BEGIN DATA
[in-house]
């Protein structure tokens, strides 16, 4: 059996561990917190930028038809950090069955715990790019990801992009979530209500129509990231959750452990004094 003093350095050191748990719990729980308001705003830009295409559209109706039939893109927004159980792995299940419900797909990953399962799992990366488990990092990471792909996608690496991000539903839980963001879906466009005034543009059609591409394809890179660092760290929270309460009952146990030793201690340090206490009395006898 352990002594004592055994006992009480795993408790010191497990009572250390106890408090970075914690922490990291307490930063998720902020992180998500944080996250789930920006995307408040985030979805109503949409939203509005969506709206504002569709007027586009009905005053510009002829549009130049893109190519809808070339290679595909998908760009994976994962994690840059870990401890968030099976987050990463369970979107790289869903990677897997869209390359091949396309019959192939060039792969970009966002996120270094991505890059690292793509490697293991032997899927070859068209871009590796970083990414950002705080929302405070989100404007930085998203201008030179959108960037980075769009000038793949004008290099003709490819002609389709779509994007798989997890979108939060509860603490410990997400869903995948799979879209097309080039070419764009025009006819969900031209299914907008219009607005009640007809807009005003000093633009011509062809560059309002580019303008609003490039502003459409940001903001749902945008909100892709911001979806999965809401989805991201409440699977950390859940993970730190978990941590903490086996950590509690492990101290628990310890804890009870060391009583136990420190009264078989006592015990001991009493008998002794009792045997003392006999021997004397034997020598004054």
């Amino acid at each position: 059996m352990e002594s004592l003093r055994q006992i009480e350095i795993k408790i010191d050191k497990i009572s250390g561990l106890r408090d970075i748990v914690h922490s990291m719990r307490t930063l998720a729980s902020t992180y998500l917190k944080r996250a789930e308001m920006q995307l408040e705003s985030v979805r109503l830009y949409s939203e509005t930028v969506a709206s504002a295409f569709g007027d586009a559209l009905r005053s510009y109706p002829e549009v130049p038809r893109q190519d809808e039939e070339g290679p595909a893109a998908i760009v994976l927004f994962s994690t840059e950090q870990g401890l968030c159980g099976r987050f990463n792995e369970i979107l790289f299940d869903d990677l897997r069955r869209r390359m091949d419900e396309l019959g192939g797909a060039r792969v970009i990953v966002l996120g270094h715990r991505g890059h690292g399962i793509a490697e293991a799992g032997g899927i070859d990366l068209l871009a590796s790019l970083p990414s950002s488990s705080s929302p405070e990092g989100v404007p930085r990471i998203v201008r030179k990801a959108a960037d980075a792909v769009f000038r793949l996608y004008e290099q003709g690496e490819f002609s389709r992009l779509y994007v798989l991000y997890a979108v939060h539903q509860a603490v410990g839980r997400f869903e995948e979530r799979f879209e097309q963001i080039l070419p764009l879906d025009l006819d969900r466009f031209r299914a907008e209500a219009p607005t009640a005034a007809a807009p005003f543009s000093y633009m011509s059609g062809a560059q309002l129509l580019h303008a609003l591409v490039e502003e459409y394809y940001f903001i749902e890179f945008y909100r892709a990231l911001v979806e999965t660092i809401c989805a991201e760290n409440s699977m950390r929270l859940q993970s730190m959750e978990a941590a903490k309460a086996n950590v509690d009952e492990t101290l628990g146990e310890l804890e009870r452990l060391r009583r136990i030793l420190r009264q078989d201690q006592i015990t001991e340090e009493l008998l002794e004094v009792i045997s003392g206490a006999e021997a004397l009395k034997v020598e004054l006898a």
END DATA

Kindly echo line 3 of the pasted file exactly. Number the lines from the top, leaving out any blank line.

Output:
């Amino acid at each position: 059996m352990e002594s004592l003093r055994q006992i009480e350095i795993k408790i010191d050191k497990i009572s250390g561990l106890r408090d970075i748990v914690h922490s990291m719990r307490t930063l998720a729980s902020t992180y998500l917190k944080r996250a789930e308001m920006q995307l408040e705003s985030v979805r109503l830009y949409s939203e509005t930028v969506a709206s504002a295409f569709g007027d586009a559209l009905r005053s510009y109706p002829e549009v130049p038809r893109q190519d809808e039939e070339g290679p595909a893109a998908i760009v994976l927004f994962s994690t840059e950090q870990g401890l968030c159980g099976r987050f990463n792995e369970i979107l790289f299940d869903d990677l897997r069955r869209r390359m091949d419900e396309l019959g192939g797909a060039r792969v970009i990953v966002l996120g270094h715990r991505g890059h690292g399962i793509a490697e293991a799992g032997g899927i070859d990366l068209l871009a590796s790019l970083p990414s950002s488990s705080s929302p405070e990092g989100v404007p930085r990471i998203v201008r030179k990801a959108a960037d980075a792909v769009f000038r793949l996608y004008e290099q003709g690496e490819f002609s389709r992009l779509y994007v798989l991000y997890a979108v939060h539903q509860a603490v410990g839980r997400f869903e995948e979530r799979f879209e097309q963001i080039l070419p764009l879906d025009l006819d969900r466009f031209r299914a907008e209500a219009p607005t009640a005034a007809a807009p005003f543009s000093y633009m011509s059609g062809a560059q309002l129509l580019h303008a609003l591409v490039e502003e459409y394809y940001f903001i749902e890179f945008y909100r892709a990231l911001v979806e999965t660092i809401c989805a991201e760290n409440s699977m950390r929270l859940q993970s730190m959750e978990a941590a903490k309460a086996n950590v509690d009952e492990t101290l628990g146990e310890l804890e009870r452990l060391r009583r136990i030793l420190r009264q078989d201690q006592i015990t001991e340090e009493l008998l002794e004094v009792i045997s003392g206490a006999e021997a004397l009395k034997v020598e004054l006898a």